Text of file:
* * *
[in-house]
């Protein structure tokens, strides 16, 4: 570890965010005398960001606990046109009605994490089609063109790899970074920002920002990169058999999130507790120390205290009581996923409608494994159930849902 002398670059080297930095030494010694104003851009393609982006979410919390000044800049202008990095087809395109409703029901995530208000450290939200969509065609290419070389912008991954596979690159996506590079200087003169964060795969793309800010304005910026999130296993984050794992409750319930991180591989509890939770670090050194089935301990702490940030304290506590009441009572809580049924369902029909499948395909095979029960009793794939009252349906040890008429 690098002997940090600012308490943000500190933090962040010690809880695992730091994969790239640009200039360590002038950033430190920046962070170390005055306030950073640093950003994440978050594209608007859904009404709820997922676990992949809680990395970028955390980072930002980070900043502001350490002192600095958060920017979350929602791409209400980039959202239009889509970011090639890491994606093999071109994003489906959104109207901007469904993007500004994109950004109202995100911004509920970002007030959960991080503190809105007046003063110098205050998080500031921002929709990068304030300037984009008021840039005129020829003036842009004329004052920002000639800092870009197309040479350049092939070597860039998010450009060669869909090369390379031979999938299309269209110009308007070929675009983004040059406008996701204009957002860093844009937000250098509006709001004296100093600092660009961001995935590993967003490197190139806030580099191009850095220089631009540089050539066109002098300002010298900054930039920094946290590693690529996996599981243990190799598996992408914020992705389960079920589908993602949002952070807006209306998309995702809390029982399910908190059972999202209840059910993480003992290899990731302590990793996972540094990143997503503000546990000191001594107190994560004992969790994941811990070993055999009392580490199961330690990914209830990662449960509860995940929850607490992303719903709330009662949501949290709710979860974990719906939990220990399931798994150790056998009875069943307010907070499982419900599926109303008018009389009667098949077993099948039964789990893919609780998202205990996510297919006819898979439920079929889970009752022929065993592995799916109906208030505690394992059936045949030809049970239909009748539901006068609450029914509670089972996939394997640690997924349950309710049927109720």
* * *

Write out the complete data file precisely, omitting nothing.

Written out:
[in-house]
């Protein structure tokens, strides 16, 4: 570890965010005398960001606990046109009605994490089609063109790899970074920002920002990169058999999130507790120390205290009581996923409608494994159930849902 002398670059080297930095030494010694104003851009393609982006979410919390000044800049202008990095087809395109409703029901995530208000450290939200969509065609290419070389912008991954596979690159996506590079200087003169964060795969793309800010304005910026999130296993984050794992409750319930991180591989509890939770670090050194089935301990702490940030304290506590009441009572809580049924369902029909499948395909095979029960009793794939009252349906040890008429 690098002997940090600012308490943000500190933090962040010690809880695992730091994969790239640009200039360590002038950033430190920046962070170390005055306030950073640093950003994440978050594209608007859904009404709820997922676990992949809680990395970028955390980072930002980070900043502001350490002192600095958060920017979350929602791409209400980039959202239009889509970011090639890491994606093999071109994003489906959104109207901007469904993007500004994109950004109202995100911004509920970002007030959960991080503190809105007046003063110098205050998080500031921002929709990068304030300037984009008021840039005129020829003036842009004329004052920002000639800092870009197309040479350049092939070597860039998010450009060669869909090369390379031979999938299309269209110009308007070929675009983004040059406008996701204009957002860093844009937000250098509006709001004296100093600092660009961001995935590993967003490197190139806030580099191009850095220089631009540089050539066109002098300002010298900054930039920094946290590693690529996996599981243990190799598996992408914020992705389960079920589908993602949002952070807006209306998309995702809390029982399910908190059972999202209840059910993480003992290899990731302590990793996972540094990143997503503000546990000191001594107190994560004992969790994941811990070993055999009392580490199961330690990914209830990662449960509860995940929850607490992303719903709330009662949501949290709710979860974990719906939990220990399931798994150790056998009875069943307010907070499982419900599926109303008018009389009667098949077993099948039964789990893919609780998202205990996510297919006819898979439920079929889970009752022929065993592995799916109906208030505690394992059936045949030809049970239909009748539901006068609450029914509670089972996939394997640690997924349950309710049927109720």